Privacy in South Asian (SAARC) States: Reasons for Optimism
(2017) 149 Privacy Laws & Business International Report 18-20
6 Pages Posted: 7 Feb 2018 Last revised: 13 Jul 2018
Date Written: October 30, 2017
The SAARC region (South Asian Area of Regional Cooperation), comprising the eight states of South Asia (India, Sri Lanka, Bangladesh, Pakistan, Bhutan, Nepal, Maldives and Afghanistan), is the Asian sub-region with the least development of data privacy laws. This article reviews the position in the seven South Asian countries other than India, since mid 2014.
Development of privacy protection in South Asia has been stalled by many factors, but there are now some reasons for optimism. Since a previous comprehensive review in mid-2014, there have been no new data privacy laws for any of these countries in the past three years. However, there are indicators that such laws are under development in four (Sri Lanka, Bhutan, Nepal and Maldives), plus significant developments in other countries in relation to Right to Information (RTI) laws, and some political and other developments important to note in relation to potential longer-term developments. There are no relevant regional developments resulting from the SAARC agreements.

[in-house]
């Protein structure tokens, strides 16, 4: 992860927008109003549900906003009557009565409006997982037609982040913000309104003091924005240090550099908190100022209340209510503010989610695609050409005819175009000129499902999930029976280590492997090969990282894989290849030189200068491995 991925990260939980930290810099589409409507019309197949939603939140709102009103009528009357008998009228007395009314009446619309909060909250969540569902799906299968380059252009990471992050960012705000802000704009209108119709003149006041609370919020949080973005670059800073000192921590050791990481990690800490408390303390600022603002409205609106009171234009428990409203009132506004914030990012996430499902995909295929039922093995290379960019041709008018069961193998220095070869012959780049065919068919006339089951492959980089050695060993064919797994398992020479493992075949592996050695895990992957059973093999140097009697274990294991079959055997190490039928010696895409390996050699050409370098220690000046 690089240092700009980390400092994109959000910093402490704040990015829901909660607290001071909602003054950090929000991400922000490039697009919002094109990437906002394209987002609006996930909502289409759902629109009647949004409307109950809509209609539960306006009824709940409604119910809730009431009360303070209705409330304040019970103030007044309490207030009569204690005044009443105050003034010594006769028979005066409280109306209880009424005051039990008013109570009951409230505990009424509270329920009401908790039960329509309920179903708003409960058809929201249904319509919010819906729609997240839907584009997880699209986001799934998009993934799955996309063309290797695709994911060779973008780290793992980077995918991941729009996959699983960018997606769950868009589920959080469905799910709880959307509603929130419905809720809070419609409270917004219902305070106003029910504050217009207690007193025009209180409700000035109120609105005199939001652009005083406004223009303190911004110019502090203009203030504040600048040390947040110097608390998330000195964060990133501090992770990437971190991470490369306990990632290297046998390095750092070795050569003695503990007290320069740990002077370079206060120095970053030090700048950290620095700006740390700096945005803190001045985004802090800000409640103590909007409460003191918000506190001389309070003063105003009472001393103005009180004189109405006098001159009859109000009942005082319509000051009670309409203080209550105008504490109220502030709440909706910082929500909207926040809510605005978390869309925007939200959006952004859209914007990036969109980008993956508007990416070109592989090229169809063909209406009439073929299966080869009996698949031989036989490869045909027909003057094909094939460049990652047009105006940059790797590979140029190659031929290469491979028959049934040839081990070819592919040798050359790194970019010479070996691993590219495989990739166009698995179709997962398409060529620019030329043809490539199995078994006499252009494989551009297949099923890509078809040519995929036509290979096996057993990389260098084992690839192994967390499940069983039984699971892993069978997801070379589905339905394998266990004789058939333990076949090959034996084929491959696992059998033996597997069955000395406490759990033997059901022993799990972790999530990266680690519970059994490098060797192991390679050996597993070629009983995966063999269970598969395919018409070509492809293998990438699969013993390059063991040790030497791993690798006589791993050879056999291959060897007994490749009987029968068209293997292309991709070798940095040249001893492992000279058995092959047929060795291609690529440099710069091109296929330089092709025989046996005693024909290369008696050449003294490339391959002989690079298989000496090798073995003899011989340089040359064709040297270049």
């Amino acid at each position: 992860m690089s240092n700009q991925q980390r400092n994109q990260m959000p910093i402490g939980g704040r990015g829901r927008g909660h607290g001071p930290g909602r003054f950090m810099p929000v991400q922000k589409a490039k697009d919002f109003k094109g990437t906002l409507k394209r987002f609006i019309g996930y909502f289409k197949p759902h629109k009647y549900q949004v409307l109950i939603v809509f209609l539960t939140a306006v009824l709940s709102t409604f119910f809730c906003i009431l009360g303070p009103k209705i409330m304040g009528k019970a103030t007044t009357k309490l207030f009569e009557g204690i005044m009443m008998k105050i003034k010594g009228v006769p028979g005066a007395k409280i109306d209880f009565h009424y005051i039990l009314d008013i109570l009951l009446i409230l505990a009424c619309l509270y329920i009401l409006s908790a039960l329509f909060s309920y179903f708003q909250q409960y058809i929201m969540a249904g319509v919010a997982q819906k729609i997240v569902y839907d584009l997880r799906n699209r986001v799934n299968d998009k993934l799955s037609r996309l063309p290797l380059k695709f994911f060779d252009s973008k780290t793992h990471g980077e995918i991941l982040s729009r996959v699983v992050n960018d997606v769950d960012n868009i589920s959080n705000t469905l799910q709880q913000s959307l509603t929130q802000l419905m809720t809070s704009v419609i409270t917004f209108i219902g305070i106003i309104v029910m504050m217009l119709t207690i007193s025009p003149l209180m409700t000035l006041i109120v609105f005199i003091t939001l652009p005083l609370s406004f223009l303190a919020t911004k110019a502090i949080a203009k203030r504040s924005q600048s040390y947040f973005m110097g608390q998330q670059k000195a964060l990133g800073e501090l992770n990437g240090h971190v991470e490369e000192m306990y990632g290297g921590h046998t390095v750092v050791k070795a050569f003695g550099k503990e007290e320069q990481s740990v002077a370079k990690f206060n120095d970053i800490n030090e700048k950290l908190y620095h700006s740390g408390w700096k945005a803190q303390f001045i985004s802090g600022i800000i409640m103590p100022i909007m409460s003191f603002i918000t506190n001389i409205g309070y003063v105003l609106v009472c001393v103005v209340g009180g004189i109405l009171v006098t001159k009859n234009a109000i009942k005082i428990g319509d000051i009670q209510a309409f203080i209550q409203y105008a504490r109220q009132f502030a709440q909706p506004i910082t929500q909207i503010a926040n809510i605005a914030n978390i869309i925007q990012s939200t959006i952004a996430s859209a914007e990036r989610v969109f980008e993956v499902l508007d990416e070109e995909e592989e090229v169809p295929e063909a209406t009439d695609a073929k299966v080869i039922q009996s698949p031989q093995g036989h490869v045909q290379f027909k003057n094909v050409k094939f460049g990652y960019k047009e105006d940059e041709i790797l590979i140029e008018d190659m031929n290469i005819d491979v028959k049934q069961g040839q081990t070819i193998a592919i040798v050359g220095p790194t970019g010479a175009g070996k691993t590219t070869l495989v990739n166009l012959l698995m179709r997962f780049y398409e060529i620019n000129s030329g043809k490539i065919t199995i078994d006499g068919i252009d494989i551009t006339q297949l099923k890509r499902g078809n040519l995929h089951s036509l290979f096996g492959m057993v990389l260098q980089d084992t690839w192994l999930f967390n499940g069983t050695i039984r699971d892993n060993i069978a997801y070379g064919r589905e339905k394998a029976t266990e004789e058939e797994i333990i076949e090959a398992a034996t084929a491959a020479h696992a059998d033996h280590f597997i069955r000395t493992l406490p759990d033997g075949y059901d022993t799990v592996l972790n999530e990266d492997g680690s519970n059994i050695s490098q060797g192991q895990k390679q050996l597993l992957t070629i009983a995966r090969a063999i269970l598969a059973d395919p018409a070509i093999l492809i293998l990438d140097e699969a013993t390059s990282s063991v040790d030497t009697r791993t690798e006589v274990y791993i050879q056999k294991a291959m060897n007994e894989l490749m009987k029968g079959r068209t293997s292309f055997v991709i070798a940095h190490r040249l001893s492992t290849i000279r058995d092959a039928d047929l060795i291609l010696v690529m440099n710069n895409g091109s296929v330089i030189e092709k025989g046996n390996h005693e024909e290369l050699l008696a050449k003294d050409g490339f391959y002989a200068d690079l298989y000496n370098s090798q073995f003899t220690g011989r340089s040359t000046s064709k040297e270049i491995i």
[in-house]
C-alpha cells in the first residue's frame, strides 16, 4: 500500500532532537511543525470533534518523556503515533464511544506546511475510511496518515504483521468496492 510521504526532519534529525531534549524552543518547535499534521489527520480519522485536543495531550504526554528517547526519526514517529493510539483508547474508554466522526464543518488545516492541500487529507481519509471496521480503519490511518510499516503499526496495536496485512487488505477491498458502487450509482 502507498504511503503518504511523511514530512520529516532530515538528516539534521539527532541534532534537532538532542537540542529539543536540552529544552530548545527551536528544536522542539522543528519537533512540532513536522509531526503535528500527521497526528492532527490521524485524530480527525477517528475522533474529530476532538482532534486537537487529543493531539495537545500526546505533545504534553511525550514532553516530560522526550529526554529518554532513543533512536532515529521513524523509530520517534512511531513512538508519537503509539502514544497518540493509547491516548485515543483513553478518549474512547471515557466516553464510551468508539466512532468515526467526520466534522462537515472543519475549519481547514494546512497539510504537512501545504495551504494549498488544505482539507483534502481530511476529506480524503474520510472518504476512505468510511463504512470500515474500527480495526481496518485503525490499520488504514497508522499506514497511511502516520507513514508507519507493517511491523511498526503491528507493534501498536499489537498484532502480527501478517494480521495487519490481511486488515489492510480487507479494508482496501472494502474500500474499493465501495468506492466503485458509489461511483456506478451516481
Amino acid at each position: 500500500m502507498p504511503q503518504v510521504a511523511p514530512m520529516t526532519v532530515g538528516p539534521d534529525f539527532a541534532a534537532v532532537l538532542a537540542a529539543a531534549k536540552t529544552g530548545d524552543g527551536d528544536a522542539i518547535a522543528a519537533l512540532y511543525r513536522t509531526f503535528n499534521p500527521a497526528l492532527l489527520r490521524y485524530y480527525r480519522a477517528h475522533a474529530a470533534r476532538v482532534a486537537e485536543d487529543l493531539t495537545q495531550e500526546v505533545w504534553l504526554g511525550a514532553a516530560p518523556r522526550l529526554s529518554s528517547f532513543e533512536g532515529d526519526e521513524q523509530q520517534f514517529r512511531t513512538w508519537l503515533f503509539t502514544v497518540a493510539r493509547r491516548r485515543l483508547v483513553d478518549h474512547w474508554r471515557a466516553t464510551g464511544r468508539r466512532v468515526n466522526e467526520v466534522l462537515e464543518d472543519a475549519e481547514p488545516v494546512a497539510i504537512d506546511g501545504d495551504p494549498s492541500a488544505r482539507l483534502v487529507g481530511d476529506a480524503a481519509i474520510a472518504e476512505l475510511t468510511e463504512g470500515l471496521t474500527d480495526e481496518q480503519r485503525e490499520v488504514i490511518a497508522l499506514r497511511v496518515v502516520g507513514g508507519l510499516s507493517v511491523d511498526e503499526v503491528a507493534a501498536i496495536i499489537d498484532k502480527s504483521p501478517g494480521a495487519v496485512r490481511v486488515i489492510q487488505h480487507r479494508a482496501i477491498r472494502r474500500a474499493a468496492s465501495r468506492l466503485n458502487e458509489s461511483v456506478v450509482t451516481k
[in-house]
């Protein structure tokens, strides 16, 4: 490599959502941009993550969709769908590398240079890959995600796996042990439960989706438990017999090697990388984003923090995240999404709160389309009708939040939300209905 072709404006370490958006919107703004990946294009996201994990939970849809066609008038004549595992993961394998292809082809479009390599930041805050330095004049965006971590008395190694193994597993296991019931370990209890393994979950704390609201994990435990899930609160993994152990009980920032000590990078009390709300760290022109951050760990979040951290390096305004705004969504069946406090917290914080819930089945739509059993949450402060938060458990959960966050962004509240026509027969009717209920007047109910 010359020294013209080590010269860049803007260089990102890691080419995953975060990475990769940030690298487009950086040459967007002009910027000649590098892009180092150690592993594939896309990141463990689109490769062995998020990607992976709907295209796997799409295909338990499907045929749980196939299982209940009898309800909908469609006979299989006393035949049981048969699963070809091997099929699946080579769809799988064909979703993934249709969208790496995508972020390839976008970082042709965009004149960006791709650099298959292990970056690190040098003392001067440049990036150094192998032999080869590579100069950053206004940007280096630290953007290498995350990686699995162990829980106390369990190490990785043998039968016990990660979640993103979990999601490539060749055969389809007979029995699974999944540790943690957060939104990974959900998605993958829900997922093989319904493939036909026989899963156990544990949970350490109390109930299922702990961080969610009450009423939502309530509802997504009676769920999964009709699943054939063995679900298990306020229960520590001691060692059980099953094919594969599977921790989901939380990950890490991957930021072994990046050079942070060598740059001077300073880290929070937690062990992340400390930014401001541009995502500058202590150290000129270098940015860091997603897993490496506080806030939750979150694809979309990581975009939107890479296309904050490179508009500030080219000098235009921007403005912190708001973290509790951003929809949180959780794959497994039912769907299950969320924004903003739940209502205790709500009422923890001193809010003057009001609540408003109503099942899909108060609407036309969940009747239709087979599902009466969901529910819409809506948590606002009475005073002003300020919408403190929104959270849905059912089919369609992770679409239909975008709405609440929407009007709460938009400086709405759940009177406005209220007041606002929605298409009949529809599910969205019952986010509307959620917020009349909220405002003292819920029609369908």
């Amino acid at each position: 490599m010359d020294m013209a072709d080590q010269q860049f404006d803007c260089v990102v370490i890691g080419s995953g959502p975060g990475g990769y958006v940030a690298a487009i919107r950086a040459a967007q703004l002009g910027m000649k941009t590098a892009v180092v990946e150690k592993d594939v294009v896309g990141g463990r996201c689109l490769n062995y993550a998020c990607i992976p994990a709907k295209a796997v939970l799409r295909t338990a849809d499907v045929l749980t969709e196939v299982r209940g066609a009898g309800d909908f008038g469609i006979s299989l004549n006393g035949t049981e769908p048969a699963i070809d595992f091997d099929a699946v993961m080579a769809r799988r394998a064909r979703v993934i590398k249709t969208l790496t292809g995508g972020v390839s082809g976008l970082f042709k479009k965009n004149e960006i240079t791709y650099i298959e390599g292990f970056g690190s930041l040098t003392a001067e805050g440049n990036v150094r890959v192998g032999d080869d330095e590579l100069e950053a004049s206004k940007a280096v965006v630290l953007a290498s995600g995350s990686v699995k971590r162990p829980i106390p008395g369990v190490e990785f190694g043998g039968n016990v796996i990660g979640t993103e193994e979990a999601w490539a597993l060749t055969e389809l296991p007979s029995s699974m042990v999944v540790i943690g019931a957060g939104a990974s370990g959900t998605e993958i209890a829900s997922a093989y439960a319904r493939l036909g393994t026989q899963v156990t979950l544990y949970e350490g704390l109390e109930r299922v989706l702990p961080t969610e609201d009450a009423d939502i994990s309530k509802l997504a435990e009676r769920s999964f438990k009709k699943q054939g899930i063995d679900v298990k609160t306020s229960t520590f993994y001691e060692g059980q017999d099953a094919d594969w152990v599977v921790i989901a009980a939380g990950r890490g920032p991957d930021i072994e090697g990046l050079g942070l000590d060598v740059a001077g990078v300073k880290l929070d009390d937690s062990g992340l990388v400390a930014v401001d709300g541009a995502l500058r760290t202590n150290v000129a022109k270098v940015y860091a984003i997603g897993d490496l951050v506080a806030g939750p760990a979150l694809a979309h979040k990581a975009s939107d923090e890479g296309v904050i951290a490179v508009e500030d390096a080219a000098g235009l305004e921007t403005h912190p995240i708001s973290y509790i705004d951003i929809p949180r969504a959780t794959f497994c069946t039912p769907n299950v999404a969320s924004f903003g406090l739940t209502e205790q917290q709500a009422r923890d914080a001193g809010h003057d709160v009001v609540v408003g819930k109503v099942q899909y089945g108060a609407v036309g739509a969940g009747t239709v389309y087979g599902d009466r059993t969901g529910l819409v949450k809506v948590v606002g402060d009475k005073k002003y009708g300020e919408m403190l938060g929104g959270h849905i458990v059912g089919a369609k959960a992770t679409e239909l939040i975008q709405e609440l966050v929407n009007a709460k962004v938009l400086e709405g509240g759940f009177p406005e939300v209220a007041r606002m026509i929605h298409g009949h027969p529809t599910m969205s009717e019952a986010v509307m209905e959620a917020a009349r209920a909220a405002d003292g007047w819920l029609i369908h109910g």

However, the most significant regional factor is the possible implications of the Indian Supreme Court decision on the fundamental constitutional right of privacy. A nine judge ‘constitution bench’ of India’s Supreme Court unanimously decided in Puttaswamy v Union of India on 24 August 2017 that India’s Constitution recognises an inalienable and inherent right of privacy as a fundamental constitutional right. Puttaswamy has already had an effect on litigation in Sri Lanka, and is likely to affect privacy developments in South Asia and elsewhere for decades to come.
Keywords: data protection, privacy, SAARC, South Asia, India
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